That sensation took root at the very start of the film with the home/clinic/holding cell that had a mixture of cold methodical architecture whose walls are lined with sensual paintings. Giving the eye both a warning and an invitation to this dwelling and its denizens.

Shot extremely well, that even the disturbing subject matter held a fixed fascination. And when the twist is brought into play and the proverbial other shoe echoes in both the mind and the body I was completely hooked into the premise and what was to occur next in regards to the "prisoner/patient" being held in the Doctor's home.
And I very much loved the ending.

Raise The Red Lantern

There is, on far more accounts than not, a beauty to Asian filmmaking that is founded on a symmetry that is imbued with poetry. Especially when creating emotional energy visually. This really steps up several notches when involving a period film and Red Lantern is, of course, a very good example of that.
The use of the red lantern and all it's symbolic, as well as emotional and cerebral impact, comes through and we are caught up in the world of the four wives.
In fact, the focus is so brilliantly done, that even the master is a vague figure that we never truly get a close up of his face. He remains a nondescript entity that judges and selects. Allowing us to focus on the interplay and harsh chess game, or perhaps, in this case, mahjong that the women do battle with one another.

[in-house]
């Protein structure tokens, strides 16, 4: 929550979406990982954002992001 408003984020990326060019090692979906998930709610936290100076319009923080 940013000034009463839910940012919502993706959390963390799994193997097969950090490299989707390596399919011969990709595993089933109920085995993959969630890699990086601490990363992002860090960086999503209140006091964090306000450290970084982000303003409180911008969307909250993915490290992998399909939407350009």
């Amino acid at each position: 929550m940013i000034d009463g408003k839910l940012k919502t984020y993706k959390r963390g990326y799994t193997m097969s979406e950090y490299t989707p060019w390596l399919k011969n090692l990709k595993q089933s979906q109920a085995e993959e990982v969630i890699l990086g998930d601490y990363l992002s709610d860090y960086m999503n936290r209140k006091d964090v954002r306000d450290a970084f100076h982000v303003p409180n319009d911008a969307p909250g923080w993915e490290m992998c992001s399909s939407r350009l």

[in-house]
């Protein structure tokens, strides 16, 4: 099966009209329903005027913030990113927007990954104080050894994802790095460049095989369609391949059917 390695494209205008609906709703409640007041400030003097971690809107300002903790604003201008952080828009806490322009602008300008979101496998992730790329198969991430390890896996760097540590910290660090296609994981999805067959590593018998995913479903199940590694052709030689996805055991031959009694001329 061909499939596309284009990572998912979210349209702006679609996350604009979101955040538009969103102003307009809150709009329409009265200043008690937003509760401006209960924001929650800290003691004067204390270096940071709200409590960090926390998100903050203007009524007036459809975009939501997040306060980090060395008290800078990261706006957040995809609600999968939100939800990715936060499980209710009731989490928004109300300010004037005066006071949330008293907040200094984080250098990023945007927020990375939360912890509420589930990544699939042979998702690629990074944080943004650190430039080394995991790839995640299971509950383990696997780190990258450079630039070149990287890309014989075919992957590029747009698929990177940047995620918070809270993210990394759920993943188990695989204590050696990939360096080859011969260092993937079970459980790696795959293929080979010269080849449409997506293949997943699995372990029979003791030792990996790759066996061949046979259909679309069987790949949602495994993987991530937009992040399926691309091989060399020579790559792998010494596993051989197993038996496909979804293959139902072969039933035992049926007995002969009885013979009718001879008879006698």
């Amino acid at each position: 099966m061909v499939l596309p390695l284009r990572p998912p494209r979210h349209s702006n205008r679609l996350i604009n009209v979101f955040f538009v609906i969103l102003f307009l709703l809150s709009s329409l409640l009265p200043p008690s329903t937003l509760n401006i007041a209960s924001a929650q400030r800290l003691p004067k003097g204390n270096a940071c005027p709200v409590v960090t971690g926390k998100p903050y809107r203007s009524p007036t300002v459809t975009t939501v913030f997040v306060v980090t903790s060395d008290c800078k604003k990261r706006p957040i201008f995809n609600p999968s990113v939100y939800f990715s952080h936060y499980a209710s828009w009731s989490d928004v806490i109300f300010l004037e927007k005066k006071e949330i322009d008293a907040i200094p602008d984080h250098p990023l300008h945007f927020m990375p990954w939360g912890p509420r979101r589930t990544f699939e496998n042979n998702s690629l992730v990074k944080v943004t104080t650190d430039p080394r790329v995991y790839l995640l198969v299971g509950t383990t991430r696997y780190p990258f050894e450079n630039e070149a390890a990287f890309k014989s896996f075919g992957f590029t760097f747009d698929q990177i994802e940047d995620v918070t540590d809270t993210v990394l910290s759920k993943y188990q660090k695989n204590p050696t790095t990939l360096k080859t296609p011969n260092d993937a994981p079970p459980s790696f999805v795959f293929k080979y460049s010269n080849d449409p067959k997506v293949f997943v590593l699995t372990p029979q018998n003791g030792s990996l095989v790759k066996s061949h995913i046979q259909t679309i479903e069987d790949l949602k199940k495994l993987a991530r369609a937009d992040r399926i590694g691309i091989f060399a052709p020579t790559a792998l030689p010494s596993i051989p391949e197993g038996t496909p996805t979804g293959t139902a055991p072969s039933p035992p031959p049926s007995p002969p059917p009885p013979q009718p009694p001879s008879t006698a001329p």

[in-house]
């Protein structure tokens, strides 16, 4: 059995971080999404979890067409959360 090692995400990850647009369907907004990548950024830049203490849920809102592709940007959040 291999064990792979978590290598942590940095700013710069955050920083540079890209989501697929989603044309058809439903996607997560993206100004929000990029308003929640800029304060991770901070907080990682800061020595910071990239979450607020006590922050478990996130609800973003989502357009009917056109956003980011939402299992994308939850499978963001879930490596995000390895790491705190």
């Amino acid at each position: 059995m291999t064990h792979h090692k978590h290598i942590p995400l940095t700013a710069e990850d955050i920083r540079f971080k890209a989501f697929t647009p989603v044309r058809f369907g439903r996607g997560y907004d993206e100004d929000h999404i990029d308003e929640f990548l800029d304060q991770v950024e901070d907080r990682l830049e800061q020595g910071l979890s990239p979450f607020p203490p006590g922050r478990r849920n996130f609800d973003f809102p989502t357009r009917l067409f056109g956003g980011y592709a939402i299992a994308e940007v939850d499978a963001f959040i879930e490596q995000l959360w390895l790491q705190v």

Seeing, in all four, the various stages of those who are new to the conflict for the prize, those who are worn out from it, those that fight with passion and those who conspire and plot.
It's an intriguing game ripe with emotional conflict that consumes them and diminishes everything else, including the man who's decision rules the outcome of who will be allowed to express affection and attention to him and thereby secure a better place and life for themselves.

One aspect I also wish to compliment is that our leading lady, Fourth Wife, is not a gentle, naive waif thrown into the wolves den, but one who is up for the competition and the fight. There is no fragile child learning harsh lessons of life, but a young woman knowing full well what is in store.

She is full of anger at being taken out of school and placed into a submissive role to a man she knows nothing of nor cares to while battling other women for a secured place.

Movies Seen: 5 of 10 (50.0%)
4. Rome, Open City (1945) #93
19. Paprika (2006) #100
25. In This Corner of the World (2016) One Pointer